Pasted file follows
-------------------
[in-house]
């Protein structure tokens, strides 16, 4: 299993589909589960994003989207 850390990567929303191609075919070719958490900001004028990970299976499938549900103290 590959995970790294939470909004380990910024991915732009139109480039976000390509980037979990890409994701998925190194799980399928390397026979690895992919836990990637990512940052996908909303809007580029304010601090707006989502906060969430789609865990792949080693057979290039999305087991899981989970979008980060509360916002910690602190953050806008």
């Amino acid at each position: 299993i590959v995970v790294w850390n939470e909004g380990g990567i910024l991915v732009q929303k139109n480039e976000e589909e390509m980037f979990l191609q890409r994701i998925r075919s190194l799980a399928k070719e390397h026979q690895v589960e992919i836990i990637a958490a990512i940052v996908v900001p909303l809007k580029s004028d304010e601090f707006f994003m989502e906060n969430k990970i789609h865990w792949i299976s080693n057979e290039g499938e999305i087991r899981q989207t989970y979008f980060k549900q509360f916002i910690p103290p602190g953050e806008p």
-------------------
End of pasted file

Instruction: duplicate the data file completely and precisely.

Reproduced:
[in-house]
């Protein structure tokens, strides 16, 4: 299993589909589960994003989207 850390990567929303191609075919070719958490900001004028990970299976499938549900103290 590959995970790294939470909004380990910024991915732009139109480039976000390509980037979990890409994701998925190194799980399928390397026979690895992919836990990637990512940052996908909303809007580029304010601090707006989502906060969430789609865990792949080693057979290039999305087991899981989970979008980060509360916002910690602190953050806008």
């Amino acid at each position: 299993i590959v995970v790294w850390n939470e909004g380990g990567i910024l991915v732009q929303k139109n480039e976000e589909e390509m980037f979990l191609q890409r994701i998925r075919s190194l799980a399928k070719e390397h026979q690895v589960e992919i836990i990637a958490a990512i940052v996908v900001p909303l809007k580029s004028d304010e601090f707006f994003m989502e906060n969430k990970i789609h865990w792949i299976s080693n057979e290039g499938e999305i087991r899981q989207t989970y979008f980060k549900q509360f916002i910690p103290p602190g953050e806008p």